China-watching: Why is China so afraid of civil society?
Why does a geopolitical leader, an economic giant, a technological and cultural powerhouse fear human rights defenders to such a degree?
China’s human rights record is so often in the news but many of us do not understand what drives the government´s reticence to civil society. The Martin Ennals Foundation consulted with international organizations, activists, and civil society to answer these questions.
Throughout its 30-year history, the Martin Ennals Award has recognized four exceptionally brave and effective Chinese human rights defenders. However, two of those defenders disappeared or perished in detention; and since April 2023, a third MEA Laureate in China is once again under arrest.
Only thirteen months after completing a four-year prison sentence, human rights lawyer and Martin Ennals Award Laureate 2021, Yu Wensheng, was arrested by Chinese officials on April 14, alongside his wife, Xu Yan.
The couple was detained en route to a meeting with the Ambassador of the European Union in Beijing, on the grounds of “picking quarrels and provoking trouble.”
Yu Wensheng and Xu Yan are leading human rights activists in China, having campaigned for democracy and governmental reform in their country for over a decade. Since leaving his job as a corporate lawyer to work on human rights cases, Yu Wensheng played an important role in defending other human rights lawyers and activists detained by the government. His wife, Xu Yan, became an outspoken human rights activist on the heels of her husband’s first arrest in 2018, speaking publicly about the absence of due process and the rule of law in China. She, too, has faced constant surveillance and harassment by the Chinese authorities.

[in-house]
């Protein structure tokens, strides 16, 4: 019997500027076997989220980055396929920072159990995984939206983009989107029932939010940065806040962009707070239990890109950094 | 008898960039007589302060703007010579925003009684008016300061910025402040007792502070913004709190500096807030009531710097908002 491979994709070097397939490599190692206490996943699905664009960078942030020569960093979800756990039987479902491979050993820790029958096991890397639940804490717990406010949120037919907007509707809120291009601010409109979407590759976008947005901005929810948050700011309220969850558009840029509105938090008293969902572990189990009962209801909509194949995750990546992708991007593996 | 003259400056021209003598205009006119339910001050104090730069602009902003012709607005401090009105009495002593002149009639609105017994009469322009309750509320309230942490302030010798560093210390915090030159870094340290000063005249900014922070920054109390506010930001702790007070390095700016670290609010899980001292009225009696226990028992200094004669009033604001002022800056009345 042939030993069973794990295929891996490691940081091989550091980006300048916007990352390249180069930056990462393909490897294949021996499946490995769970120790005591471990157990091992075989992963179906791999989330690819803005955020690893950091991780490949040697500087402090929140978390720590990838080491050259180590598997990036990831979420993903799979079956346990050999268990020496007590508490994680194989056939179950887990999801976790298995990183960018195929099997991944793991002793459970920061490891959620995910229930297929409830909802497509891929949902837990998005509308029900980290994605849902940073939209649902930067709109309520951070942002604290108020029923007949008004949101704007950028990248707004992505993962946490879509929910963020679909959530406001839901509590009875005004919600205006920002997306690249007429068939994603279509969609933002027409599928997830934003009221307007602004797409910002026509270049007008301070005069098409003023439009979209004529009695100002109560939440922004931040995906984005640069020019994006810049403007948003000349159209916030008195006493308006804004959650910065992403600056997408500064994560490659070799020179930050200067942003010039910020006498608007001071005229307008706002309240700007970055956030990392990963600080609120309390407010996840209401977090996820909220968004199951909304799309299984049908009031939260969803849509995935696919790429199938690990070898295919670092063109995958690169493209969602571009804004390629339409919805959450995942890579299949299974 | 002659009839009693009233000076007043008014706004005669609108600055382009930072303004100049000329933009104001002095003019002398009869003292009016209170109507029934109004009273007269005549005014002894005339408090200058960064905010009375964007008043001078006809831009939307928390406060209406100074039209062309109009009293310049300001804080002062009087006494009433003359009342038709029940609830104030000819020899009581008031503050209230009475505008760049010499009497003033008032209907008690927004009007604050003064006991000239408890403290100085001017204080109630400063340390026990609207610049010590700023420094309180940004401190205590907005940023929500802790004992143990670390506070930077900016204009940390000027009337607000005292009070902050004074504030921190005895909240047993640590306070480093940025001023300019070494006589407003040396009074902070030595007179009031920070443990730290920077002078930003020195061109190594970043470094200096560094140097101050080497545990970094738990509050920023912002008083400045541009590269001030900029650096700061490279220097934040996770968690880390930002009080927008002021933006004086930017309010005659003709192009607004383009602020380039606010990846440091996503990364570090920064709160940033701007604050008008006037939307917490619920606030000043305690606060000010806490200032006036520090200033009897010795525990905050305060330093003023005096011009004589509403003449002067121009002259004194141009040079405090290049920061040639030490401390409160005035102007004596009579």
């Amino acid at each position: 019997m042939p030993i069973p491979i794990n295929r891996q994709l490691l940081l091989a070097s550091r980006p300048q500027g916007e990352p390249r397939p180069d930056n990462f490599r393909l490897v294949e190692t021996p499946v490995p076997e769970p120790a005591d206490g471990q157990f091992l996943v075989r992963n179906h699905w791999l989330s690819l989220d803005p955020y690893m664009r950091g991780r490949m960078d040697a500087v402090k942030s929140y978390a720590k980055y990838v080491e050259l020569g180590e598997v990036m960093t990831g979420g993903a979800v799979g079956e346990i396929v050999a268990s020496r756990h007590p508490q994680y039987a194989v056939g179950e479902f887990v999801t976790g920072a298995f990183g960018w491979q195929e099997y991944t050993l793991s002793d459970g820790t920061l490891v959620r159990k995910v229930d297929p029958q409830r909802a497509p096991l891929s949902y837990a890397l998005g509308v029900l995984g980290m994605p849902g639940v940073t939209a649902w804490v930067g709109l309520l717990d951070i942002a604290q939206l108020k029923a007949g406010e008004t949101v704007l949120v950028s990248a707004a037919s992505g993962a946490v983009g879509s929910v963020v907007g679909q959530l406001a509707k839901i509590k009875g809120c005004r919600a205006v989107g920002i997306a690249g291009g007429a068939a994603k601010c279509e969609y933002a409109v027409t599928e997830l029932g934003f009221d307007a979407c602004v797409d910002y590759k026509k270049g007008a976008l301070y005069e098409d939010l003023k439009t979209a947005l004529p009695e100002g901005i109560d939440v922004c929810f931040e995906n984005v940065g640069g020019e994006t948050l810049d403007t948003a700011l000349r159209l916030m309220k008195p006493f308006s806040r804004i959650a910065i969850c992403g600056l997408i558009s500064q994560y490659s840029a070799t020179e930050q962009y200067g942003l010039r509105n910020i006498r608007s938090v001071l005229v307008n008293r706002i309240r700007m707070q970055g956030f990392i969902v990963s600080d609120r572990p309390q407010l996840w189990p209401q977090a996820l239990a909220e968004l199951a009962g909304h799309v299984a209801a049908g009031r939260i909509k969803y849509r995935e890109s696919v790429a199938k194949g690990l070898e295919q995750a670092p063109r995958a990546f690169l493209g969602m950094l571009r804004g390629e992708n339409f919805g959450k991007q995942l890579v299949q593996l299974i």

Following the couple’s arrest, international organizations and civil society decried the Chinese authorities for violating the rights of its citizens and for further suppressing the voices of those that oppose its system of governance. In a joint statement with six other organizations – including Lawyers for Lawyers and Lawyers’ Rights Watch Canada – the Martin Ennals Foundation called for their immediate release and urged EU officials and other governments to speak out about the case, which calls into question whether international dignitaries can meet with local activists at all. Many embassies in Beijing similarly sent formal notes of protest to their Chinese interlocutors. To our knowledge, no official response has come from the Chinese authorities to these efforts.
The state of civil society in China
Experts we spoke with recalled that the crackdown on civil society in China can be traced back to 2015 when over 300 lawyers and activists were detained, interrogated, and arrested in what was referred to as the “709 crackdown”. Many of the dissidents who were imprisoned in 2015 for publicly opposing the government’s rule and who advocated for legal reform, continue to serve time behind bars. Moreover, in 2016, a Foreign NGO Law was adopted which prohibited NGOs from carrying out activities that could be interpreted as “endangering national unity, national security or ethnic unity or harming China’s national interests and societal public interests.” United Nations experts describe this law as a tool to suppress the work of civil society organizations. “Efforts designed to deter human rights defenders from conducting their work have a chilling effect on civil society,” a source from a consulted organization said.